Ophthalmic Surgery, Lasers and Imaging Retina

Clinical Science 

Prognostic Value of Hyperreflective Material on Visual Acuity in Treatment-Naïve BRVO

Ramesh Venkatesh, MS; Arpitha Pereira, DNB MRCSEd; Sajjan Sangai, MS; Sherina Thomas, MS; Naresh Kumar Yadav, DO, FRCS

Abstract

BACKGROUND AND OBJECTIVE:

To correlate between hyperreflective material (HRM) seen on optical coherence tomography (OCT) and visual outcomes in treatment-naïve acute branch retinal vein occlusion (BRVO).

PATIENTS AND METHODS:

Demographic and OCT features of patients with acute BRVO were analyzed retrospectively. OCT parameters noted were macular edema type, HRM presence and location, and outer retinal layer integrity. Eyes were separated into two groups: Group 1 (BRVO without HRM) and Group 2 (BRVO with HRM).

RESULTS:

Forty-seven eyes (67%) were included in Group 1 and 23 eyes (33%) were included in Group 2. Mean presenting logMAR visual acuity in Groups 1 and 2 was 0.521 ± 0.428 (mean Snellen equivalent = 20/66) and 0.627 ± 0.427 (mean Snellen equivalent = 20/85), respectively. Poor vision at final visit was noted in the BRVO with HRM group (P = .027). More intravitreal injections were required for macular edema resolution in the HRM group (4.83 vs. 2.67).

CONCLUSIONS:

Presence of HRM in BRVO is associated with poorer vision. It can be a useful prognostic biomarker.

[Ophthalmic Surg Lasers Imaging Retina. 2020;51:320–327.]

Abstract

BACKGROUND AND OBJECTIVE:

To correlate between hyperreflective material (HRM) seen on optical coherence tomography (OCT) and visual outcomes in treatment-naïve acute branch retinal vein occlusion (BRVO).

PATIENTS AND METHODS:

Demographic and OCT features of patients with acute BRVO were analyzed retrospectively. OCT parameters noted were macular edema type, HRM presence and location, and outer retinal layer integrity. Eyes were separated into two groups: Group 1 (BRVO without HRM) and Group 2 (BRVO with HRM).

RESULTS:

Forty-seven eyes (67%) were included in Group 1 and 23 eyes (33%) were included in Group 2. Mean presenting logMAR visual acuity in Groups 1 and 2 was 0.521 ± 0.428 (mean Snellen equivalent = 20/66) and 0.627 ± 0.427 (mean Snellen equivalent = 20/85), respectively. Poor vision at final visit was noted in the BRVO with HRM group (P = .027). More intravitreal injections were required for macular edema resolution in the HRM group (4.83 vs. 2.67).

CONCLUSIONS:

Presence of HRM in BRVO is associated with poorer vision. It can be a useful prognostic biomarker.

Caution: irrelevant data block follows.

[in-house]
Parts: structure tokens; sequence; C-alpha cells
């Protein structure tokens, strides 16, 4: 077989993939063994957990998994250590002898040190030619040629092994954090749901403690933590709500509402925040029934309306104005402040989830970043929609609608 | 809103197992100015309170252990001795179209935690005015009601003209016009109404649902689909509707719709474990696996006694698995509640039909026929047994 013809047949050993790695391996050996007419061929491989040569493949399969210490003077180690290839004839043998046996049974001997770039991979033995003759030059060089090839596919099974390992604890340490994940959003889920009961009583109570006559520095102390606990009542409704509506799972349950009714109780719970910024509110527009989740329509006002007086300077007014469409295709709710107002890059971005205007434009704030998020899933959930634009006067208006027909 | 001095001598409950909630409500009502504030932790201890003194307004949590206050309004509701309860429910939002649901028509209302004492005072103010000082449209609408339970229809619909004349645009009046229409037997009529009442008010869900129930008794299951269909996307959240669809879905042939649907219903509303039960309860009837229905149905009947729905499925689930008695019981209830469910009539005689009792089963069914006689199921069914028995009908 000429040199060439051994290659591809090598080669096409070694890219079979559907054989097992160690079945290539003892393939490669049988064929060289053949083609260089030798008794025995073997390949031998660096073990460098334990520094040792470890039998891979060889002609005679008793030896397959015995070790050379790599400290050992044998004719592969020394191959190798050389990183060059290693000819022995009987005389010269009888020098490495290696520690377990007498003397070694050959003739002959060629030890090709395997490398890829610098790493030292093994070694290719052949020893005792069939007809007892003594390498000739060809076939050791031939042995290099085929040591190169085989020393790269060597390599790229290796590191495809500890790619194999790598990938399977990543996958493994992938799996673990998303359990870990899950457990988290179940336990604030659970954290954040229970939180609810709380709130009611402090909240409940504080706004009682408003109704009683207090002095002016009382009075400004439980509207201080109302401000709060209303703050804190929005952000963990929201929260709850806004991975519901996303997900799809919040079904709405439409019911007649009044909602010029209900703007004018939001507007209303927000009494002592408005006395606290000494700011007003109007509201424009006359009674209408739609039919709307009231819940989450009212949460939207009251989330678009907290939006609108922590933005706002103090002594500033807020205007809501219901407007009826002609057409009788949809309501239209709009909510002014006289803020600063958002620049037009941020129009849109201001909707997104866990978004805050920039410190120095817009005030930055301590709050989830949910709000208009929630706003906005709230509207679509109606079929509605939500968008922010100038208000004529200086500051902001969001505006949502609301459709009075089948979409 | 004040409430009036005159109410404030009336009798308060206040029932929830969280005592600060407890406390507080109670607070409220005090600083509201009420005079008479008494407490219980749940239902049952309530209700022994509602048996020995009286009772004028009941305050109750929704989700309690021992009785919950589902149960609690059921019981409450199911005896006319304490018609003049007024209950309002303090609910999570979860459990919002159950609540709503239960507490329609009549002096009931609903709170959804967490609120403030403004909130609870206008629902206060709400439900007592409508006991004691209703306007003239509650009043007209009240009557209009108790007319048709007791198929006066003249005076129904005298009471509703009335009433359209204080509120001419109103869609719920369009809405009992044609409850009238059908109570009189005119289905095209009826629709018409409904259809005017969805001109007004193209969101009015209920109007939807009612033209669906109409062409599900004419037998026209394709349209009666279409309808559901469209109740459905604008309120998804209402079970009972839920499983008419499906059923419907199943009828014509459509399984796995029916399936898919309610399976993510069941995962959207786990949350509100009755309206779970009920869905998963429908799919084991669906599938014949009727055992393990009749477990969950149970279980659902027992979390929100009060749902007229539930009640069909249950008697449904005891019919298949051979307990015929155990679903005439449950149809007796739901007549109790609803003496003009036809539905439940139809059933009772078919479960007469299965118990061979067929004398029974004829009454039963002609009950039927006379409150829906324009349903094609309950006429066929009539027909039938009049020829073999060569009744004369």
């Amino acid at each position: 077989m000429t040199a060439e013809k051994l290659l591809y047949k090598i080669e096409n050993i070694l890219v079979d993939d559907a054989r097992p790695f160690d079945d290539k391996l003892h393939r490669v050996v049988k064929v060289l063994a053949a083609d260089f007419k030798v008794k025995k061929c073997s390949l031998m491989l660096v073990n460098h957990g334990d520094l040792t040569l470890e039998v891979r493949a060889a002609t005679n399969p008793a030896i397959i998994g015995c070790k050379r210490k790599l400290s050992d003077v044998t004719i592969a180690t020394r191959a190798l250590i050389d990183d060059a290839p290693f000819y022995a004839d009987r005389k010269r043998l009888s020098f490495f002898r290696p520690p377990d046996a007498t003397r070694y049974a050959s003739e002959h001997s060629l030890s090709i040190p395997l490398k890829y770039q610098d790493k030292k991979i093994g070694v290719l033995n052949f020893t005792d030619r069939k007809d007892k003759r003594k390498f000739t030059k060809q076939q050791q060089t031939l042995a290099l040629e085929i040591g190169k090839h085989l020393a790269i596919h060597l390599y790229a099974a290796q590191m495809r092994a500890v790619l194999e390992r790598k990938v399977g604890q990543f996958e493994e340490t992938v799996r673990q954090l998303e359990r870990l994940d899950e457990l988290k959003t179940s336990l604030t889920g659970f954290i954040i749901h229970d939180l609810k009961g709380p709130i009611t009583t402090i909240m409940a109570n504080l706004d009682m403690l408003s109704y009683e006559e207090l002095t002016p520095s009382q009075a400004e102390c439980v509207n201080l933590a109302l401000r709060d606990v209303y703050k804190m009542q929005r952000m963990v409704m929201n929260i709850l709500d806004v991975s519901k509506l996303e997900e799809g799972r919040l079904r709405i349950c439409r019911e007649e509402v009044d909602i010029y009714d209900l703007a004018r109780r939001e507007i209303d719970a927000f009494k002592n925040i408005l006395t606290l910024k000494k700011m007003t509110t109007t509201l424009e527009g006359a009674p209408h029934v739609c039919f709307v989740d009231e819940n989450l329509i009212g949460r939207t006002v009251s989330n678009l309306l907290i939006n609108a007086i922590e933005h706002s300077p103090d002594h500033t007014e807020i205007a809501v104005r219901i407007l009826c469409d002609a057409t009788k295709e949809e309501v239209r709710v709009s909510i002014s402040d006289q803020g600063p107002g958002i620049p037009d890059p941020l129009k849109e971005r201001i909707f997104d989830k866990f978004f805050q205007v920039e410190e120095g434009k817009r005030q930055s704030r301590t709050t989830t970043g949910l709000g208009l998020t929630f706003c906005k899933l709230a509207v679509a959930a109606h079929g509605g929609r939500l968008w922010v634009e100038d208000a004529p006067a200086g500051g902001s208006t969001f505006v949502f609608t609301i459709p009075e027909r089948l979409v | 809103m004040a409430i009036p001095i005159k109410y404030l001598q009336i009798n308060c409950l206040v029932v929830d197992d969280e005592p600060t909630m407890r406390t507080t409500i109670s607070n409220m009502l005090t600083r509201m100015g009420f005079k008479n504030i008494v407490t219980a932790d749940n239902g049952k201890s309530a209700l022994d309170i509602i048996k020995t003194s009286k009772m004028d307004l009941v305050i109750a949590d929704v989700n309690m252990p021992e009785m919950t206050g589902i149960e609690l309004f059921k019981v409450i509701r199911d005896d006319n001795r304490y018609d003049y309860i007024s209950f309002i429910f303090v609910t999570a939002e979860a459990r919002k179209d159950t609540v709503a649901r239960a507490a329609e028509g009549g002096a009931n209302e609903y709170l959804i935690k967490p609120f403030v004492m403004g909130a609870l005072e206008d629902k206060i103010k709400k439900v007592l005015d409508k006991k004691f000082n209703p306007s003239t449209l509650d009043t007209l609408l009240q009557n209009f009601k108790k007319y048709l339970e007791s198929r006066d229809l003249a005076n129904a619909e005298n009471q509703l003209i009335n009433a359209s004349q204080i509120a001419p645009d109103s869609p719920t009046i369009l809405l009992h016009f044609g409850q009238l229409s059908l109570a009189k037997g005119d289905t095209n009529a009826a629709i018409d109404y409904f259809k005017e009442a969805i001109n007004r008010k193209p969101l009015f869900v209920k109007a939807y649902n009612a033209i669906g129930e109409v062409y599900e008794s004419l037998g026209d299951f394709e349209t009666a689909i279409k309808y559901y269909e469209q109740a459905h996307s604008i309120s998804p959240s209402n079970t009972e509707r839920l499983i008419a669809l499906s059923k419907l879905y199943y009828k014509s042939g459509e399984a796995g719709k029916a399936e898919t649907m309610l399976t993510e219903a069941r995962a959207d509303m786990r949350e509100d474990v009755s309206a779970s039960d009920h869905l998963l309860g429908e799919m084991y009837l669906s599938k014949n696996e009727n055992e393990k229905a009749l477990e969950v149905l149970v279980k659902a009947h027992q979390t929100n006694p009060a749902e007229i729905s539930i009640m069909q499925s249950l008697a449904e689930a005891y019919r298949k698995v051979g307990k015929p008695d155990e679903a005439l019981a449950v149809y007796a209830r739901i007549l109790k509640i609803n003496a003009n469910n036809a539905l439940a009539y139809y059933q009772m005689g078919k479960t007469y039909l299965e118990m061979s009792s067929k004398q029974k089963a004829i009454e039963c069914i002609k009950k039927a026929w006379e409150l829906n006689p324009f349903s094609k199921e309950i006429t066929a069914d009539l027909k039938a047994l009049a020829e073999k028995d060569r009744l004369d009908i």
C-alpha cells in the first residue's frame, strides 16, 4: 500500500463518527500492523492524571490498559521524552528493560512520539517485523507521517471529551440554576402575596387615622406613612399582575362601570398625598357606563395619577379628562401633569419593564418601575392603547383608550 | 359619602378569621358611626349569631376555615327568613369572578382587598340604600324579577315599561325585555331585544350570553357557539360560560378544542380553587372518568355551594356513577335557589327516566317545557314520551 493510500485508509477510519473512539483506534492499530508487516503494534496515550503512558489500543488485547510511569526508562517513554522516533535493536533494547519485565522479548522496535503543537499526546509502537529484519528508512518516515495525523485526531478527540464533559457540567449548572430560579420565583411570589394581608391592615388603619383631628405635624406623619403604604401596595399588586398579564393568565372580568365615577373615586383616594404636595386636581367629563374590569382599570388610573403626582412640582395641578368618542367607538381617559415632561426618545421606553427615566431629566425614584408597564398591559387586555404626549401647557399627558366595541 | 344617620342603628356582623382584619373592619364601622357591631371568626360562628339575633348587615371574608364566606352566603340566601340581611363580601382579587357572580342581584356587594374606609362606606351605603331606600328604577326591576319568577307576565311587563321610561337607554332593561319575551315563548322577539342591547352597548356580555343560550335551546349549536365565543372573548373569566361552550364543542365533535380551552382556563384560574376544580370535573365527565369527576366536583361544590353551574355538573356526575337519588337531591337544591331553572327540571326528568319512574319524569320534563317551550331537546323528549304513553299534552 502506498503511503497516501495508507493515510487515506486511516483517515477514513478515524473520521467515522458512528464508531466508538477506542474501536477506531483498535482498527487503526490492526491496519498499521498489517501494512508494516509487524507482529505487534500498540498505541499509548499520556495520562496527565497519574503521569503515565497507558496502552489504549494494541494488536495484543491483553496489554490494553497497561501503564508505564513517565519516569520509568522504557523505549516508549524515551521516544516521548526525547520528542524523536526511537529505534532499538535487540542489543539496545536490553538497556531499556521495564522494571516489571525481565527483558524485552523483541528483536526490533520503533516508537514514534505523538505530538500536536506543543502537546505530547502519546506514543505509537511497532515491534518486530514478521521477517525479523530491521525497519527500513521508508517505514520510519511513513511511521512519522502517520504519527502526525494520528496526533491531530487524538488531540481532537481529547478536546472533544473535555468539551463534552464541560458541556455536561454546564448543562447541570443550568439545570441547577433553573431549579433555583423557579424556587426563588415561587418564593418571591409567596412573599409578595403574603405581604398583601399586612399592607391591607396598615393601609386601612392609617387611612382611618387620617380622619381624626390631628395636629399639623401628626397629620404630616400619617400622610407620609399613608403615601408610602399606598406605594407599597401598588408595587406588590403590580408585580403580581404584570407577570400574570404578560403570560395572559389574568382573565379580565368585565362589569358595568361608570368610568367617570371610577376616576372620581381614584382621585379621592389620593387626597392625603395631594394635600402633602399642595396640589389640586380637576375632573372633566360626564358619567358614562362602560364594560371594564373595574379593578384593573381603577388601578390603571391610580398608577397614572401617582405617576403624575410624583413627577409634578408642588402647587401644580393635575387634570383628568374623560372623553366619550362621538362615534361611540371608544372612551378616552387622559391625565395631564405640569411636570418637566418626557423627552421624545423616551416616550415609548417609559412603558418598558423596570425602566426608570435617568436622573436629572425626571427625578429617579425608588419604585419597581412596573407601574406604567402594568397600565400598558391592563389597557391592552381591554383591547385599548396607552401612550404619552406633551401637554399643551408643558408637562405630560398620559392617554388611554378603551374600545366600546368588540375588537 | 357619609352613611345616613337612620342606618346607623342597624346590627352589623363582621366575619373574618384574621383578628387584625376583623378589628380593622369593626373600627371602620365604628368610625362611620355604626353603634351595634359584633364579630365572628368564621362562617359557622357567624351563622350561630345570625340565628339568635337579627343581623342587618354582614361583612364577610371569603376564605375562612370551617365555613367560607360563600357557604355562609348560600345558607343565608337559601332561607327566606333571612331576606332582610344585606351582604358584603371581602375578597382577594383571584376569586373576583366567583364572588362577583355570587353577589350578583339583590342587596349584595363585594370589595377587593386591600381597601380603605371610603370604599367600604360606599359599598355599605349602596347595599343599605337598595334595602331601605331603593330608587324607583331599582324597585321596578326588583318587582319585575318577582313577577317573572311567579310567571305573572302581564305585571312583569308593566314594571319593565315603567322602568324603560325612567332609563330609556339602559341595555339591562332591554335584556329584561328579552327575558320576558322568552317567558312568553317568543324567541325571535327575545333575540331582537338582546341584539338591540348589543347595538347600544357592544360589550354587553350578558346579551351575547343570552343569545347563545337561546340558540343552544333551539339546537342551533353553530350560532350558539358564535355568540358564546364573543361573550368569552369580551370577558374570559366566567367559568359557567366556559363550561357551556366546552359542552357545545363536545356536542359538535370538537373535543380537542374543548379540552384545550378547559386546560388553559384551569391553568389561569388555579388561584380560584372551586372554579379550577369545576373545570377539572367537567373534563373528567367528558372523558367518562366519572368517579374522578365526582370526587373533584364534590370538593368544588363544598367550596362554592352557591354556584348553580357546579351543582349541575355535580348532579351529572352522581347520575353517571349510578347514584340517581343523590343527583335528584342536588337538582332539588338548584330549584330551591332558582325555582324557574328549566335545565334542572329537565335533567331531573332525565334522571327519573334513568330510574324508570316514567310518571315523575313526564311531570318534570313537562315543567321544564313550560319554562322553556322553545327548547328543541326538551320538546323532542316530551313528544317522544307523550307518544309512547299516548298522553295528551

[Ophthalmic Surg Lasers Imaging Retina. 2020;51:320–327.]

Introduction

One of the commonest causes of retinal vascular disorder after diabetic retinopathy is retinal vein occlusion (RVO). There are two types of RVO, central retinal vein occlusion and branch retinal vein occlusion (BRVO), of which BRVO is more commonly seen.1 Risk factors associated with BRVO include arterial hypertension, glaucoma, diabetes mellitus, hyper viscosity, and old age.2,3 Macular edema and retinal neovascularization are common sequelae of BRVO and can lead to visual impairment.4,5 Visual acuity (VA) is a very sensitive indicator of the oxygen saturation levels at the macula. Better initial VA (≥ 20/50) suggests better macular oxygen saturation levels.6 Generally, BRVO has a good prognosis: 50% to 60% of eyes are reported to have a final VA of 20/50 or better even without treatment.7 One important prognostic factor for final VA in BRVO is initial VA. Studies have shown that the cases of BRVO with an initial VA of 20/200 or worse have a statistically significant poorer visual prognosis than those with an initial VA of 20/50 or better.7,8

Optical coherence tomography (OCT) is a noninvasive imaging tool routinely used to document the severity and type of macular edema in BRVO and to monitor treatment. OCT allows observation of the structural changes in the retina caused by BRVO. Previous studies in literature have identified the presence of subretinal fluid,9–12 foveal hard exudates,13,14 increased number of hyperreflective dots,15 and loss of the photoreceptor layer16,17 on OCT images to be associated with poor visual prognosis. In our retina clinic, we found a few cases of acute BRVO presenting with hyperreflective material (HRM), either intraretinal or subretinal, and having variable visual outcomes. Similarly, presence of intraretinal HRM has been described in diabetic macular edema (DME) as solid-appearing retinal cysts by Liang et al.18 The authors hypothesized that these intraretinal HRMs are mainly composed of fibrin or other inflammatory end products. HRM, underneath either the retina or retinal pigment epithelium, has been described in cases with neovascular age-related macular degeneration (AMD). The presence of central and thick subretinal HRMs with well-defined borders were associated with poorer visual prognosis in eyes with neovascular AMD.19 To the best of our knowledge, there is no published literature on acute BRVO studying the presence and etiopathogenesis of HRM and correlating its presence with the final VA.

With this background, we aimed to study the etiopathogenesis, clinical profile, OCT imaging features, and VA changes in eyes of acute BRVO with or without the presence of HRM.

Patients and Methods